New Hampshire moved a step closer to launching legal sports betting on Monday when the state’s Executive Council voted, 3-1, to approve a contract that makes DraftKings the state’s exclusive operator. According to the terms of the contract, Boston-based DraftKings will operate a minimum of four and a maximum of 10 retail sportsbooks, and outside of the New Hampshire Lottery product, which will be powered by Intralot, it will be the state’s only mobile and internet operator.
Governor Chris Sununu has been an enthusiastic supporter of sports betting and if his comments Monday are any indication, the goal is for DraftKings to be up and running in time for the 2020 Super Bowl.
“We moved fast to get this done, and the deal is a win for New Hampshire,” Sununu said in a joint press release from DraftKings and the New Hampshire Lottery. “We’re partnering with a world-class company to provide a first-rate customer service experience. With today’s vote, everyone will now be able to bet on Tom Brady and the New England Patriots in time for this year’s Super Bowl.”
Lottery, DraftKings aim for January 2020 launch
Lottery chief Charlie McIntryre confirmed the timeline, saying that “the New Hampshire Lottery and DraftKings expect to launch sports betting this January.” The deal runs through June 2020, with two two-year renewals.
NH Exec. Council approves up to 10-year contract with DraftKings and 5-yr. deal with Intralot to provide sports betting. Vote 3-1, @AndruVolinsky votes no, Councilor Debora Pignatelli, D-Nashua, abstains. #nhpolitics
— Kevin Landrigan (@KlandriganUL) November 25, 2019
The Lottery selected only DraftKings out of 13 proposals made to operate retail or mobile sports betting in New Hampshire. The contract makes DraftKings the exclusive operators in the state if the state wants to get 51 percent of the mobile gross gaming revenue and 50 percent of retail revenue. Should New Hampshire decide at any point (within the bounds of the contract) to add an additional operator(s), the revenue share would drop to 21 percent.
There are many in the industry unhappy with the result in New Hampshire, and at least one called it a “rush job.” What is somewhat surprising is that New Hampshire appeared poised to be what stakeholders would have considered to be a model situation with the “open, competitive” marketplace that operators have asked for across the country during legislative hearings. By selecting a single non-Lottery vendor, at least for now, the Granite State eliminated the possibility of competition.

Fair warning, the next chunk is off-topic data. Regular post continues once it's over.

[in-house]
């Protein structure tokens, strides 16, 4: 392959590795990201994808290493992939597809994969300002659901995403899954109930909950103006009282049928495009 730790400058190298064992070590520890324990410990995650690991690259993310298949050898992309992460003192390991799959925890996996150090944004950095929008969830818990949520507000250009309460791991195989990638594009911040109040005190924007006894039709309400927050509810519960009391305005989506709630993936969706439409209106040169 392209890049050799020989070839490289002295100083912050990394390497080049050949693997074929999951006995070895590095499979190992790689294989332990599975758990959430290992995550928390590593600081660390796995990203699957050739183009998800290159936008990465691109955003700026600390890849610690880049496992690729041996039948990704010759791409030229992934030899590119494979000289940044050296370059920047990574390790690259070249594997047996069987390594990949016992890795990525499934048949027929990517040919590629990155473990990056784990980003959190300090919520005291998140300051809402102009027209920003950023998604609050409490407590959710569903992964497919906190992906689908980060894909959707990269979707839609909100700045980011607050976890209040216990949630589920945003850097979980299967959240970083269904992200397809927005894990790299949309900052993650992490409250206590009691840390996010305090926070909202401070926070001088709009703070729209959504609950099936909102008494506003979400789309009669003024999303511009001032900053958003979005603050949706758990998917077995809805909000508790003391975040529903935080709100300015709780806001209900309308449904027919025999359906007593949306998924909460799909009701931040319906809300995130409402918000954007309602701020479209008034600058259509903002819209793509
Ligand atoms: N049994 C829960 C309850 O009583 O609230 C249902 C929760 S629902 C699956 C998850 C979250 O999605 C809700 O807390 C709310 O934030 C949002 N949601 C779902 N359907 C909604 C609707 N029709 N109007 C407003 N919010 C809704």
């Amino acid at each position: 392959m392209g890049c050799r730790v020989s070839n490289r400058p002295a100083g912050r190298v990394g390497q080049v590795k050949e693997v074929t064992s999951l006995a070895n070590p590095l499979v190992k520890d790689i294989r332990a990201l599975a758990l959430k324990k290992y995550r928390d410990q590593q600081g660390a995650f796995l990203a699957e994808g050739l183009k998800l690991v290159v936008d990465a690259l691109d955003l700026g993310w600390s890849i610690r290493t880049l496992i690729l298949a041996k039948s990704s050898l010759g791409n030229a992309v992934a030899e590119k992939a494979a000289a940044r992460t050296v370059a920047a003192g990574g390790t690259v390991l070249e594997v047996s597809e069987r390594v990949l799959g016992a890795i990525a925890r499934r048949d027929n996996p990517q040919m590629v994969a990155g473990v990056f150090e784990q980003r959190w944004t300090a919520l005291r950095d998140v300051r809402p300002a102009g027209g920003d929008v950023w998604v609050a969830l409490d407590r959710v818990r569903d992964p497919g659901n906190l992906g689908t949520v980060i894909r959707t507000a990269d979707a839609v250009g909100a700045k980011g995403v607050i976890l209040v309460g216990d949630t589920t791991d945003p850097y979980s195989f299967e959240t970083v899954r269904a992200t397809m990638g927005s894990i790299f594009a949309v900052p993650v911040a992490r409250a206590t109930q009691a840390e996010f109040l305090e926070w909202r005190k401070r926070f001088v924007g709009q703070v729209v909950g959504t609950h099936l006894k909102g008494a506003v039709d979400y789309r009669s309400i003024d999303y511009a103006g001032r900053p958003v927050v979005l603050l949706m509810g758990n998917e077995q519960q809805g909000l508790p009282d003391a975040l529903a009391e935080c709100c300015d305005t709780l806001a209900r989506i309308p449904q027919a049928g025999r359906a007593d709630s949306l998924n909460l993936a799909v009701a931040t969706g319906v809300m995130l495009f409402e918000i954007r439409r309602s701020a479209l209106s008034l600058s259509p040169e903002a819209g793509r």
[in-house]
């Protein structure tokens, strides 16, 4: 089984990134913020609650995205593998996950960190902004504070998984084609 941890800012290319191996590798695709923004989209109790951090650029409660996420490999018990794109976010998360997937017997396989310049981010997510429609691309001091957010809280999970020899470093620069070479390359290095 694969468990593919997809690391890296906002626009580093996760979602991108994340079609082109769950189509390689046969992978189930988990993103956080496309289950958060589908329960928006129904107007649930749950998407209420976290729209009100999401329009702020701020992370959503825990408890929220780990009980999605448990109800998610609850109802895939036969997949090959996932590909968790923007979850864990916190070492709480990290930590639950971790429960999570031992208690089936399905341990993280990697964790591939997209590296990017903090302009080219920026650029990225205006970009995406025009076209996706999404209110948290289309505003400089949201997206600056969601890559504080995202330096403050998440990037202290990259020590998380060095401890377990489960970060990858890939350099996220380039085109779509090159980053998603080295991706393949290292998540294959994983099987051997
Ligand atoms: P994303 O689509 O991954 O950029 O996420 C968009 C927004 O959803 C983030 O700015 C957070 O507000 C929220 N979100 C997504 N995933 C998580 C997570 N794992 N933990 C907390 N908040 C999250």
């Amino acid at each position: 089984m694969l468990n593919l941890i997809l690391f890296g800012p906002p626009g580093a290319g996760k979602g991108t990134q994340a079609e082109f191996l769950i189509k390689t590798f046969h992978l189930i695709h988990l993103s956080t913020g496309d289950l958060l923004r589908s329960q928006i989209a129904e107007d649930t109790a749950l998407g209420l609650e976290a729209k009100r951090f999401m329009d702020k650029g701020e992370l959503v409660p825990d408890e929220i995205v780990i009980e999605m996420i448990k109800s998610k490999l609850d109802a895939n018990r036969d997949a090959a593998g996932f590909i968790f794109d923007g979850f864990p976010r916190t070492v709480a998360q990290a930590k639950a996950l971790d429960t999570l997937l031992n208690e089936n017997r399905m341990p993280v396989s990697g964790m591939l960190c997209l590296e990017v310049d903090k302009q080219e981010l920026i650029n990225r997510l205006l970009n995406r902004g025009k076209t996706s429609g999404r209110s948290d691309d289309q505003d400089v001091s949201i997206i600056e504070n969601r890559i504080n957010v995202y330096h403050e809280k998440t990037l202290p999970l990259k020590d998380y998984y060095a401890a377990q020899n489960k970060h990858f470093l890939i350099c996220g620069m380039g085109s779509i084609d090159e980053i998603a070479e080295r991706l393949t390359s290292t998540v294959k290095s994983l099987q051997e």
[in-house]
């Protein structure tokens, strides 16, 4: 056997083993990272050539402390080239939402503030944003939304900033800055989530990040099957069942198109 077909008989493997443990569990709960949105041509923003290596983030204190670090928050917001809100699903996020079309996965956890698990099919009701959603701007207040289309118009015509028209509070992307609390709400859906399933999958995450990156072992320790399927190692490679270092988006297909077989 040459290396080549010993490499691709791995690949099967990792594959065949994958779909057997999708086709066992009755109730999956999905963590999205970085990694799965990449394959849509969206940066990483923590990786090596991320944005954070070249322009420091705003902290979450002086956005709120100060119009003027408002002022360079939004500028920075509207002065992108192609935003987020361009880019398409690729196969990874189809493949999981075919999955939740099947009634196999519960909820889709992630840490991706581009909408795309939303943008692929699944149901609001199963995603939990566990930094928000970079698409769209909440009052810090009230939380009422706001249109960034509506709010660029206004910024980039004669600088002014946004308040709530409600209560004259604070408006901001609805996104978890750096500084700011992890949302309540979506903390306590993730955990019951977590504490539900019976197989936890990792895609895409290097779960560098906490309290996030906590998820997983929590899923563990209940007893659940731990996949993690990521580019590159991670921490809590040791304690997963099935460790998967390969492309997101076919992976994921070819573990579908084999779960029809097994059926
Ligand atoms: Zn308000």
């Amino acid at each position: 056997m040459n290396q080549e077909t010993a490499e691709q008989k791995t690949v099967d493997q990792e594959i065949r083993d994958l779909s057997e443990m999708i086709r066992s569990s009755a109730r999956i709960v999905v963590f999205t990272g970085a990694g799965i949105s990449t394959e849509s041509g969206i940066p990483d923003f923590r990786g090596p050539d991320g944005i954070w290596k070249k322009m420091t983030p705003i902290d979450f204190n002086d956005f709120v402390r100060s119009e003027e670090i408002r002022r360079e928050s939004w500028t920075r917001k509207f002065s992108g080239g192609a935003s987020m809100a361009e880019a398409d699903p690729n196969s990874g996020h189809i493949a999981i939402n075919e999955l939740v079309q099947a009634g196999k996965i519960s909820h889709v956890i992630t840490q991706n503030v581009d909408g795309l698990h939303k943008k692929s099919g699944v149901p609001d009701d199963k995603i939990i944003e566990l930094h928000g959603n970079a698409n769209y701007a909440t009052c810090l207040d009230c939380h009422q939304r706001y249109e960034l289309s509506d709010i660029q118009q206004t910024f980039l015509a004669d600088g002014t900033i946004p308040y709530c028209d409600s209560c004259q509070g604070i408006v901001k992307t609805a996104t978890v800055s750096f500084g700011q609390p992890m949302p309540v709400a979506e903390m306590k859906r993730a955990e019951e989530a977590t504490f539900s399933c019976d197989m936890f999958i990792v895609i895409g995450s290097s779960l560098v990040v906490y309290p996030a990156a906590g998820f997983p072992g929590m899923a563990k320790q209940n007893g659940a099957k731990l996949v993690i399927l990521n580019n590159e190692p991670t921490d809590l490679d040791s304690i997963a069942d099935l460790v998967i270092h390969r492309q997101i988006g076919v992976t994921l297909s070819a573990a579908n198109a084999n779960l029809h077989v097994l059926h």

DraftKings offered the highest cut to the state in its proposal, and according to the press release, it also offered the “fastest implementation timeline,” which has been of paramount importance to the Lottery.
NH will be second in region to launch
According to a report from New Hampshire Public Radio, McIntrye told the Executive Committee, “the best money is out of state money.”
The comment reflects the Lottery’s desire to capitalize on being among the first to market in the region. Over the years, New Hampshire has been a destination for Bay Staters to purchase liquor or lottery tickets and to save on sales tax (New Hampshire has none). The state is hoping that sports betting will draw in more more business from its southern neighbors.
When the ribbons get cut, New Hampshire will be only the second New England state with legal sports betting. Rhode Island launched retail locations late last year and mobile apps earlier this year, and offers only a single choice in terms of operators. Both Massachusetts and Connecticut, potentially the two two biggest markets in New England, have been slow to move on sports betting, though both have gaming infrastructure. Both states have held multiple hearings on sports betting. In Massachusetts earlier this year, about a dozen sports betting bills were filed in the General Court. Lawmakers in Massachusetts and Connecticut have not been able to come a consensus on what sports betting should look in their states, so none of the bills have gained traction.
In New Hampshire, cities and towns are required to approve sportsbooks within their borders, and so far, five have done so — Berlin, Claremont, Franklin, Laconia, Manchester and Somersworth. Manchester is the biggest city in the state. The state capitol of Concord, and Nashua, which sits near the Massachusetts border, voted against having sportsbooks.